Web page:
Through pooling information, the International Genetic Solutions offers better selection tools to seedstock breeders and the beef industry.
By Jackie Atkins, Ph.D
Early in life, we are taught to share. Share with our siblings, share with our classmates, share with our neighbors. The fact that we have to learn this behavior is telling — it’s not instinctive. It’s human nature to protect what is “ours” and become territorial to ensure we have what we need to survive and thrive; however, we have seen how we all can do better by working together, sharing resources, and maybe most importantly, sharing ideas. This philosophy of comradery and collaboration is at the heart of International Genetic Solutions (IGS).
IGS aims to serve the beef industry by providing resources for genetic improvement using the best technology available and unprecedented collaboration. The IGS collaboration now has 20-million animals and nearly 300,000 genotypes from 20 different organizations. Not only is it the largest beef cattle database, but it also has a huge amount of connectivity among the different organizations. Nearly of the progeny records in the IGS evaluation have siblings in a separate database and multiple sires have progeny in as many as 12 databases. If each of these databases was an island with an isolated evaluation, we could all breathe a little easier because the evaluation would be much simpler. But, it wouldn’t be better. It wouldn’t be as accurate. It wouldn’t give the best genetic predictions of the animals in the evaluation.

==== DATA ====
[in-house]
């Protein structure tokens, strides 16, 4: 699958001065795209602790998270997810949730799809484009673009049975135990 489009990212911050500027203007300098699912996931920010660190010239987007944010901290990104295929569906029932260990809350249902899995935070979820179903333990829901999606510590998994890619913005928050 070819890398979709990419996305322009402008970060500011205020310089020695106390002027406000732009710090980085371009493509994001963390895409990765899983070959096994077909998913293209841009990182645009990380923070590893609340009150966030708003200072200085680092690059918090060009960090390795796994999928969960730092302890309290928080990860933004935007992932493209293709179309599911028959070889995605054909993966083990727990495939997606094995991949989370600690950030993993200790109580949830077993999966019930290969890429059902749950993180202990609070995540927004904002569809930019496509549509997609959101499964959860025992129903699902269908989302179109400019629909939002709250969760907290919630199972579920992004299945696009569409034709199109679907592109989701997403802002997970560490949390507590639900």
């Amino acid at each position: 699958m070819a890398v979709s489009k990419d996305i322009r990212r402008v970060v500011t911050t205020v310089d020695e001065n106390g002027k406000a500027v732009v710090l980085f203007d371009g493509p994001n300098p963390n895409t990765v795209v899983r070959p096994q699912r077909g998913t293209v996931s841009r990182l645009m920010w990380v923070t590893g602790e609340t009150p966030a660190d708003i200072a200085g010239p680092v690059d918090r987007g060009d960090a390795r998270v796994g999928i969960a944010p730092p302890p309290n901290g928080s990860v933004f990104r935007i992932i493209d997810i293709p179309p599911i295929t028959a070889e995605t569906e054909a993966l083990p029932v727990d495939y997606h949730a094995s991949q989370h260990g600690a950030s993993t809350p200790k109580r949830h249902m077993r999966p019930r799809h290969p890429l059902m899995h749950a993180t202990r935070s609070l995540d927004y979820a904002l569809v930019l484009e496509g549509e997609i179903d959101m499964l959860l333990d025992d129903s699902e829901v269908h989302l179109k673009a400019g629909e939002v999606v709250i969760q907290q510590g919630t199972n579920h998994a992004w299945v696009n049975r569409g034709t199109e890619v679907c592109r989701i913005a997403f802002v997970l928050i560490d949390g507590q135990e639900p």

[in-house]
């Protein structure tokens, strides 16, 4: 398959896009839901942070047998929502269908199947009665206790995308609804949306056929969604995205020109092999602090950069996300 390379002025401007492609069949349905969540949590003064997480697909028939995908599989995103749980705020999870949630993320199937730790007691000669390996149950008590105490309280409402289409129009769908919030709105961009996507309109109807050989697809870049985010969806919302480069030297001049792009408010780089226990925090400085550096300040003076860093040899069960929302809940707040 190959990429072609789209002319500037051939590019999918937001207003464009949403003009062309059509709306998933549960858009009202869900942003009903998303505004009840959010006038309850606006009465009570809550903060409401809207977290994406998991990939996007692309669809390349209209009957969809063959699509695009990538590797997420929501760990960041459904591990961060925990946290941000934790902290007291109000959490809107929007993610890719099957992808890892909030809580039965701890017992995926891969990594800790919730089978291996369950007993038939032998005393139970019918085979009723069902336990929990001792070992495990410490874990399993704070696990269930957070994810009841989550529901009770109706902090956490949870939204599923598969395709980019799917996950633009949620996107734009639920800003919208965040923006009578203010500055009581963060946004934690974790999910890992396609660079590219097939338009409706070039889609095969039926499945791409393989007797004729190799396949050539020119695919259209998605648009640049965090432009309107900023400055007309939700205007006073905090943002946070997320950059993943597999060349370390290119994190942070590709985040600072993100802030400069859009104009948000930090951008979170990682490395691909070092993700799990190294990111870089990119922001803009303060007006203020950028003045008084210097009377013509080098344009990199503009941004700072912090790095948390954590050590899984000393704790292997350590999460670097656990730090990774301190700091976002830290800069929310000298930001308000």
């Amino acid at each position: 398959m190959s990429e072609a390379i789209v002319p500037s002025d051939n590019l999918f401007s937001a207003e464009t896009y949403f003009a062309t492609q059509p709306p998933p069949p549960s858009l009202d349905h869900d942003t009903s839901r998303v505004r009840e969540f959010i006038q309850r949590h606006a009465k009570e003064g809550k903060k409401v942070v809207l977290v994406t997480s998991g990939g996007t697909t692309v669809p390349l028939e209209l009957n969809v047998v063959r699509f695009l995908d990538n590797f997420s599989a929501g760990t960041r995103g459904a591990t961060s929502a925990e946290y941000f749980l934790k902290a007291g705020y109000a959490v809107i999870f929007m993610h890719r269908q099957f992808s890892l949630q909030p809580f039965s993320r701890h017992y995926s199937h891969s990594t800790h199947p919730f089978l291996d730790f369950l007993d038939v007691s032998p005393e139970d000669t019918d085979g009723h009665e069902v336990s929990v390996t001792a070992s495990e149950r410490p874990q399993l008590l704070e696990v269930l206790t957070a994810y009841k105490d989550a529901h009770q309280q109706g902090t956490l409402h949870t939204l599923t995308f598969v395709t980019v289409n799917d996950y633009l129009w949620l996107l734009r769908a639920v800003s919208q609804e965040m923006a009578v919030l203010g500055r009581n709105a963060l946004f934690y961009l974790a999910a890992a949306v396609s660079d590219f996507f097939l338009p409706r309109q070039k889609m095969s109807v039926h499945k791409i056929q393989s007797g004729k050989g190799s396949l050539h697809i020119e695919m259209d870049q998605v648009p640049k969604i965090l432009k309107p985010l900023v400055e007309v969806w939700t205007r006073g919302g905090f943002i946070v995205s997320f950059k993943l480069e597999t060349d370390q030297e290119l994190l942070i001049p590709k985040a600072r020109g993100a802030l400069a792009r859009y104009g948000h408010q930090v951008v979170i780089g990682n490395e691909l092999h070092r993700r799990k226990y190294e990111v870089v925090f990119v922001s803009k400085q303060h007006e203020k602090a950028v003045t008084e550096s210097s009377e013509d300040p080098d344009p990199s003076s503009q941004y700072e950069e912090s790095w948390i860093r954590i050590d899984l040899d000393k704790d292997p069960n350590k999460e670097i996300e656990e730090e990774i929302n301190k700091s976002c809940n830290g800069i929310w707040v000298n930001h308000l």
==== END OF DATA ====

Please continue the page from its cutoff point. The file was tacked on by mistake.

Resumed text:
Instead, the IGS model has chosen the harder path. It is complex to have one evaluation with 20 different data sources. It is challenging to have a multi-breed genetic evaluation and to account for different breed effects and heterosis. But at the end of the day, we want to provide the BEST possible genetic predictions, not only to seedstock breeders but for anyone using EPDs to select their future genetics.
The IGS model also sets aside the territorial toddler behaviors often seen in breed associations and societies. Instead of guarding our data, our material, our resources, to be used only to help our association improve, the IGS system opens the doors of communication among all the IGS partners to offer better resources to all the members and ultimately the beef industry. We all benefit from working together and sharing various perspectives from different breeds of cattle, different breed associations, and different countries but with the common goal of beef cattle genetic improvement. Beyond making the best possible genetic predictors, the staff from the various IGS partners learn from each other, share educational material, collaborate on different research projects, and work through various challenges most of us have faced independently but can get through better together.
While the future is unknown to all of us, it is certain to improve by working together towards the common good.